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Angler’s luck improves


Anglers hope their luck is a tad better following last week’s cool down. Janet Blackmon Morgan jblackmon@thesunnews.com
Outdoors
Fishing report: Fish and anglers adjust as temperatures in, out of water take a dip

By Gregg Holshouser

For The Sun News
December 14, 2017 07:46 PM

Estuary

Look For: Spotted seatrout, black drum, red drum, flounder, sheepshead, tautog.

Comments: With winter weather entrenched over the past week, fishermen out on the water have been few and far between. Capt. Mike McDonald of Gul-R-Boy Guide Service in Georgetown took his boat for a quick, nippy run Tuesday afternoon at South Island Ferry and found the water temperature had dropped to 51 degrees. “Cold, cold, cold,” said McDonald. Spotted seatrout and black drum have provided the most action in recent weeks, and with the water temperature still in the 50s, they should remain active. Also look for red drum schooled up in their winter mode, most likely to be found on the flats. Flounder are also available. Jetties at Winyah Bay, Murrells Inlet and Little River should be holding spotted seatrout, weakfish, black drum, red drum, tautog and flounder. Live shrimp are a top bait for all of these species, floated or fished with Carolina rigs or jig heads on the bottom. Cut shrimp on the bottom will also work, especially for black drum and tautog.
Inshore

Look For: Black sea bass, weakfish, tautog, whiting, croaker, black drum.

Comments: On the heels of an extended bout of winter weather, Ronnie Goodwin of Cherry Grove Pier reports that, as expected, the water temperature has taken a plunge. Goodwin observed a water temperature of 53 degrees both top and bottom Thursday afternoon at 3 p.m., a good 5-6 degrees colder than one week ago. Fishing in the surf zone has predictably been slow, with only a few small whiting, croaker and black drum being caught. Black sea bass, with a 13-inch minimum size limit, are the best bet on near-shore artificial reefs with weakfish, tautog and flounder also available. Look for weakfish, black sea bass and whiting on near-shore bottom spots.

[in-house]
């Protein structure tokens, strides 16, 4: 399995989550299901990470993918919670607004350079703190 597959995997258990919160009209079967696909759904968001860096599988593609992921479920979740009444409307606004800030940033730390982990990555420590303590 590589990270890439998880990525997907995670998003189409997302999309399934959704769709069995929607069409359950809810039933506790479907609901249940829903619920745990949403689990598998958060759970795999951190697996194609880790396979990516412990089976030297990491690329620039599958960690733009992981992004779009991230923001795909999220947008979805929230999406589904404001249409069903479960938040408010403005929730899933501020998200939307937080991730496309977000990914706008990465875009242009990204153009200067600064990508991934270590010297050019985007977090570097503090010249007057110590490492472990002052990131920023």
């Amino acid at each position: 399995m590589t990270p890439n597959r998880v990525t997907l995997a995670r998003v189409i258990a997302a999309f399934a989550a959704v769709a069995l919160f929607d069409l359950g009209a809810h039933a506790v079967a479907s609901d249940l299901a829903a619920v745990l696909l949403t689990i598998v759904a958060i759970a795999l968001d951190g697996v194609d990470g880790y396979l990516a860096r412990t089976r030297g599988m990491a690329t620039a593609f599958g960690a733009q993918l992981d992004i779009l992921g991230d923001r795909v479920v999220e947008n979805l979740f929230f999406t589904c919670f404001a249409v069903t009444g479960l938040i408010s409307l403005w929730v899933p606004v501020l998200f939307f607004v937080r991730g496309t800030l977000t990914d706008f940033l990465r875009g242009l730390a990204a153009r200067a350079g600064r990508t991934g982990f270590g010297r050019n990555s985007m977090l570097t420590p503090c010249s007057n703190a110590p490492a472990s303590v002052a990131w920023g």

Offshore

Look For: Wahoo, blackfin tuna, king mackerel, grouper, vermilion snapper, triggerfish, porgy, black sea bass, grunts.

Comments: It’s been a week to forget in the offshore waters, as rough seas and cold temperatures have kept boats at dock. There is, however, a window of opportunity this weekend, with a decent offshore marine forecast in store for Saturday and even better for Sunday into Monday. Trolling action has been very good of late for wahoo, with blackfin tuna and king mackerel also in the mix. Bottom fishing should be excellent for the weekend with vermilion snapper, black sea bass, grouper, red snapper, triggerfish, porgy and white grunts all available. There are plenty of species that currently must be released, however. The Greater Amberjack Fishery is closed to harvest for recreational anglers until March 2018. Also, cobia cannot be harvested in 2017 in South Carolina waters (to three miles offshore) or federal waters (beyond three miles) and must be released. Finally, red snapper are closed in the South Atlantic region and must be released.
Freshwater

Look For: Crappie, bream, bass, catfish.

Comments: There’s been a change in river fishing as winter weather has set in over the last week. The water temperature has dropped to the low 50s, even the upper 40s, plus rainfall has caused a needed rise in water levels. Still, Ronald “Catfish” Stalvey of Stalvey’s Bait and Tackle in Conway says “fishing is on fire.” In particular, crappie action has been hot. Stalvey reports that Jason Britt, Phoebe Marie Guest and Jerry Roberson of Socastee had a super day Tuesday on the Great Pee Dee, catching 30 ‘slab’ crappie, all weighing over a pound. The trio caught them trolling beetle spins, on jigs and floating shiners while fishing lakes off the river. Stalvey also notes a limit of bream were landed from the Little Pee Dee, lead-lining red worms on the bottom in 12-16 feet of water. Stalvey says bass action is good on Texas-rigged worms, craw baits and crank baits. Stalvey suggests working lakes, creek mouths, treetops and deep curves for bass. The Waccamaw River at Conway had risen to 7.27 feet at 3:15 p.m. on Wednesday. The Little Pee Dee River at Galivants Ferry was at 7.09 feet at 4 p.m. Wednesday, a rise of over three feet from a week ago.